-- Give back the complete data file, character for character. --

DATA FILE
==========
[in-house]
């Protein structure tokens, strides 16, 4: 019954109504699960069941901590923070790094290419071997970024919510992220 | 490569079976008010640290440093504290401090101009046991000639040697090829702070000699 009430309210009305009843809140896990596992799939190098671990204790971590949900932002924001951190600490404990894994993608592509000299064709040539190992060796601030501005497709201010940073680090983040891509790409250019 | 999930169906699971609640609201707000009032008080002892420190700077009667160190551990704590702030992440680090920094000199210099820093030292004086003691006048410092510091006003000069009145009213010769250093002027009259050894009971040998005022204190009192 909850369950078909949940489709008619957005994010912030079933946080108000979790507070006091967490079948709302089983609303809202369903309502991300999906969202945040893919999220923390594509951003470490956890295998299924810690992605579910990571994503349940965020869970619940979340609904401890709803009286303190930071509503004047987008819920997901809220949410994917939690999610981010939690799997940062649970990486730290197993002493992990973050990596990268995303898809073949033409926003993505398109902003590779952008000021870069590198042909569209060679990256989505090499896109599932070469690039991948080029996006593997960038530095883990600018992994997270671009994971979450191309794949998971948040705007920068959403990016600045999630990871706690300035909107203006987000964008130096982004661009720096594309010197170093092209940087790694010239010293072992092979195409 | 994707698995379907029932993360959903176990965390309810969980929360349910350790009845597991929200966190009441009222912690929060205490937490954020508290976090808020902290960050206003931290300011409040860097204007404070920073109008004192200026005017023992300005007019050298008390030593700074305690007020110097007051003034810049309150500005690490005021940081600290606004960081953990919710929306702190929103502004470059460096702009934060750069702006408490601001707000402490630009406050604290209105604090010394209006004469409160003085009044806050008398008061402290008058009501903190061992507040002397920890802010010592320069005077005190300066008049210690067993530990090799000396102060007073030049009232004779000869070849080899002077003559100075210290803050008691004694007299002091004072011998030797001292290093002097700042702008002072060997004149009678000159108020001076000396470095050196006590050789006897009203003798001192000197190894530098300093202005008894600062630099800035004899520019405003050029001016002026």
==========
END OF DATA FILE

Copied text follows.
[in-house]
């Protein structure tokens, strides 16, 4: 019954109504699960069941901590923070790094290419071997970024919510992220 | 490569079976008010640290440093504290401090101009046991000639040697090829702070000699 009430309210009305009843809140896990596992799939190098671990204790971590949900932002924001951190600490404990894994993608592509000299064709040539190992060796601030501005497709201010940073680090983040891509790409250019 | 999930169906699971609640609201707000009032008080002892420190700077009667160190551990704590702030992440680090920094000199210099820093030292004086003691006048410092510091006003000069009145009213010769250093002027009259050894009971040998005022204190009192 909850369950078909949940489709008619957005994010912030079933946080108000979790507070006091967490079948709302089983609303809202369903309502991300999906969202945040893919999220923390594509951003470490956890295998299924810690992605579910990571994503349940965020869970619940979340609904401890709803009286303190930071509503004047987008819920997901809220949410994917939690999610981010939690799997940062649970990486730290197993002493992990973050990596990268995303898809073949033409926003993505398109902003590779952008000021870069590198042909569209060679990256989505090499896109599932070469690039991948080029996006593997960038530095883990600018992994997270671009994971979450191309794949998971948040705007920068959403990016600045999630990871706690300035909107203006987000964008130096982004661009720096594309010197170093092209940087790694010239010293072992092979195409 | 994707698995379907029932993360959903176990965390309810969980929360349910350790009845597991929200966190009441009222912690929060205490937490954020508290976090808020902290960050206003931290300011409040860097204007404070920073109008004192200026005017023992300005007019050298008390030593700074305690007020110097007051003034810049309150500005690490005021940081600290606004960081953990919710929306702190929103502004470059460096702009934060750069702006408490601001707000402490630009406050604290209105604090010394209006004469409160003085009044806050008398008061402290008058009501903190061992507040002397920890802010010592320069005077005190300066008049210690067993530990090799000396102060007073030049009232004779000869070849080899002077003559100075210290803050008691004694007299002091004072011998030797001292290093002097700042702008002072060997004149009678000159108020001076000396470095050196006590050789006897009203003798001192000197190894530098300093202005008894600062630099800035004899520019405003050029001016002026």